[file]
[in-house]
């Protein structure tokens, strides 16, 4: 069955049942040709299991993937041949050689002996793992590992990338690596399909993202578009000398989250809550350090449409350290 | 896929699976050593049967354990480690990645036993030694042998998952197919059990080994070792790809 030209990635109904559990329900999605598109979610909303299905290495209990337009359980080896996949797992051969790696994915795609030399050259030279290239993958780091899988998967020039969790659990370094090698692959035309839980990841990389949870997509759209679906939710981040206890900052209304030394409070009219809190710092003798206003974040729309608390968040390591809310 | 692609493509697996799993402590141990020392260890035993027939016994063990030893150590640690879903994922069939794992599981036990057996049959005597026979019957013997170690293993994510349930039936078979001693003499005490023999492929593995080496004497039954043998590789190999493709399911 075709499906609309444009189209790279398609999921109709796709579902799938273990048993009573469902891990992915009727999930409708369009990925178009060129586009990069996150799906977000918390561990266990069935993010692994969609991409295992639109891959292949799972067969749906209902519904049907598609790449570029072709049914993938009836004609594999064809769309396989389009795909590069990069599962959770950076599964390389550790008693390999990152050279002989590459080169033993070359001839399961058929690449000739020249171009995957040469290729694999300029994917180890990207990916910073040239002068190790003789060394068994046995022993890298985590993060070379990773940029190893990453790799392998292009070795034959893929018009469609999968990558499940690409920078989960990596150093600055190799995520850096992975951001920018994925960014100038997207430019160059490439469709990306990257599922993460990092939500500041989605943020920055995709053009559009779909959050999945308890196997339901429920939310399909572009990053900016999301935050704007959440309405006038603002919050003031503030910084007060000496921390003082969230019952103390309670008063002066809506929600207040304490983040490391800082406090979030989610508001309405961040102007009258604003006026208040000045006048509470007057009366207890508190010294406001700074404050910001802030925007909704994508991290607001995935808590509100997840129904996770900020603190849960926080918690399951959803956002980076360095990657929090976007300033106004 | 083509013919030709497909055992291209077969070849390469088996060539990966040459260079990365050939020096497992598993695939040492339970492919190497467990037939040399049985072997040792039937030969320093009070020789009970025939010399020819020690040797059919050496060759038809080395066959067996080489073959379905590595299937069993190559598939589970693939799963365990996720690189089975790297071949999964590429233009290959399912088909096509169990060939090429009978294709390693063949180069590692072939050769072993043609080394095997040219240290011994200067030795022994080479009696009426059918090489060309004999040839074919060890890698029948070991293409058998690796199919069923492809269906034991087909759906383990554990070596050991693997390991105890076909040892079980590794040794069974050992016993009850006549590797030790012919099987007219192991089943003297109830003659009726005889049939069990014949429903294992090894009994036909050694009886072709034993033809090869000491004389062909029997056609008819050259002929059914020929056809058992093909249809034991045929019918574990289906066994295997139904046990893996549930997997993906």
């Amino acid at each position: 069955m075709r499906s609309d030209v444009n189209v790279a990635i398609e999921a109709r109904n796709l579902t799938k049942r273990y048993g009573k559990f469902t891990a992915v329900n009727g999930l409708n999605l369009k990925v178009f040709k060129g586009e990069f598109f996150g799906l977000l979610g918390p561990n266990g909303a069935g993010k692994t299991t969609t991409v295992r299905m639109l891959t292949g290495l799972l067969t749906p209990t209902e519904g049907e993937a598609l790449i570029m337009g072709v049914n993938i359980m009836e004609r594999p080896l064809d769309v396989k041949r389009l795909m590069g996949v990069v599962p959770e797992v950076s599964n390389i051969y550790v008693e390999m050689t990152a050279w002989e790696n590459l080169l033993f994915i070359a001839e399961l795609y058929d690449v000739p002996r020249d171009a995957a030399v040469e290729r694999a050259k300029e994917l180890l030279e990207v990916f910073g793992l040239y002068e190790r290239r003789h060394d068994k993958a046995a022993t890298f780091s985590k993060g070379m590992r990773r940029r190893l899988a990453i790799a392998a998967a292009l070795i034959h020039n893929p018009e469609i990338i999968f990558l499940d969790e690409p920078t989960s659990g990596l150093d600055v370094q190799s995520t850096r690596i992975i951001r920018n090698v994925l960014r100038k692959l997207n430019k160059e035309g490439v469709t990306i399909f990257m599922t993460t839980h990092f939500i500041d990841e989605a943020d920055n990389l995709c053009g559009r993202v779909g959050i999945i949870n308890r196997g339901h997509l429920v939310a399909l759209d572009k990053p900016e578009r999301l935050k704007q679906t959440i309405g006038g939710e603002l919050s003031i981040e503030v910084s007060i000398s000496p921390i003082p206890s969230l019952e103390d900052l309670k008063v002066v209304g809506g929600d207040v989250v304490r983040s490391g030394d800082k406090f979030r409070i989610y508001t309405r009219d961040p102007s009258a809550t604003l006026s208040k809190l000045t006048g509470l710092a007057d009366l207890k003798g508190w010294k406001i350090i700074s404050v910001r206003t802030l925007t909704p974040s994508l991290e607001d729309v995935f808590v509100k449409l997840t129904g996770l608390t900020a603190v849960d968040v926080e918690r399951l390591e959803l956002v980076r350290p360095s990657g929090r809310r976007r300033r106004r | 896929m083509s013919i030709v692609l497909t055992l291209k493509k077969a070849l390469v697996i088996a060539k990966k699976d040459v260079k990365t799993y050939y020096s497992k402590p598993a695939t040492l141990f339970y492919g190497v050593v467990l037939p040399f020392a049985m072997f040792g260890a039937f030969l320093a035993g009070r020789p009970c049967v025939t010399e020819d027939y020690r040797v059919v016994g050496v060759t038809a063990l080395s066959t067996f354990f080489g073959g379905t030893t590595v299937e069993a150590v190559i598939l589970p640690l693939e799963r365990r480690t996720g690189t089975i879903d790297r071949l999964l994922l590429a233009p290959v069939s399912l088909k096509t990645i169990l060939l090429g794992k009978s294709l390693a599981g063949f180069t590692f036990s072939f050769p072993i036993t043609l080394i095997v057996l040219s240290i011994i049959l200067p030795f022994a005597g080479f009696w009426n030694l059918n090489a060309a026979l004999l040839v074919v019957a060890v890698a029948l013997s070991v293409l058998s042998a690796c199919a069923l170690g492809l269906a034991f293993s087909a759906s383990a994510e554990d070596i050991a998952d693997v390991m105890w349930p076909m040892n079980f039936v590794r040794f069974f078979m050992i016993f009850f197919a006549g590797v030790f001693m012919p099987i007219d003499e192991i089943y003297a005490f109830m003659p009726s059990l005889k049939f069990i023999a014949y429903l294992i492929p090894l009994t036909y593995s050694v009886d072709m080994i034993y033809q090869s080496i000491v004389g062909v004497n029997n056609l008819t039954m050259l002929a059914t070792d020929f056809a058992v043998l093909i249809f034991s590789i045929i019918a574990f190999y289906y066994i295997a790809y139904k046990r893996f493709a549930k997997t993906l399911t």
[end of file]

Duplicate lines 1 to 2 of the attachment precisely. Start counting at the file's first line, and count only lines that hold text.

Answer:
[in-house]
């Protein structure tokens, strides 16, 4: 069955049942040709299991993937041949050689002996793992590992990338690596399909993202578009000398989250809550350090449409350290 | 896929699976050593049967354990480690990645036993030694042998998952197919059990080994070792790809 030209990635109904559990329900999605598109979610909303299905290495209990337009359980080896996949797992051969790696994915795609030399050259030279290239993958780091899988998967020039969790659990370094090698692959035309839980990841990389949870997509759209679906939710981040206890900052209304030394409070009219809190710092003798206003974040729309608390968040390591809310 | 692609493509697996799993402590141990020392260890035993027939016994063990030893150590640690879903994922069939794992599981036990057996049959005597026979019957013997170690293993994510349930039936078979001693003499005490023999492929593995080496004497039954043998590789190999493709399911 075709499906609309444009189209790279398609999921109709796709579902799938273990048993009573469902891990992915009727999930409708369009990925178009060129586009990069996150799906977000918390561990266990069935993010692994969609991409295992639109891959292949799972067969749906209902519904049907598609790449570029072709049914993938009836004609594999064809769309396989389009795909590069990069599962959770950076599964390389550790008693390999990152050279002989590459080169033993070359001839399961058929690449000739020249171009995957040469290729694999300029994917180890990207990916910073040239002068190790003789060394068994046995022993890298985590993060070379990773940029190893990453790799392998292009070795034959893929018009469609999968990558499940690409920078989960990596150093600055190799995520850096992975951001920018994925960014100038997207430019160059490439469709990306990257599922993460990092939500500041989605943020920055995709053009559009779909959050999945308890196997339901429920939310399909572009990053900016999301935050704007959440309405006038603002919050003031503030910084007060000496921390003082969230019952103390309670008063002066809506929600207040304490983040490391800082406090979030989610508001309405961040102007009258604003006026208040000045006048509470007057009366207890508190010294406001700074404050910001802030925007909704994508991290607001995935808590509100997840129904996770900020603190849960926080918690399951959803956002980076360095990657929090976007300033106004 | 083509013919030709497909055992291209077969070849390469088996060539990966040459260079990365050939020096497992598993695939040492339970492919190497467990037939040399049985072997040792039937030969320093009070020789009970025939010399020819020690040797059919050496060759038809080395066959067996080489073959379905590595299937069993190559598939589970693939799963365990996720690189089975790297071949999964590429233009290959399912088909096509169990060939090429009978294709390693063949180069590692072939050769072993043609080394095997040219240290011994200067030795022994080479009696009426059918090489060309004999040839074919060890890698029948070991293409058998690796199919069923492809269906034991087909759906383990554990070596050991693997390991105890076909040892079980590794040794069974050992016993009850006549590797030790012919099987007219192991089943003297109830003659009726005889049939069990014949429903294992090894009994036909050694009886072709034993033809090869000491004389062909029997056609008819050259002929059914020929056809058992093909249809034991045929019918574990289906066994295997139904046990893996549930997997993906």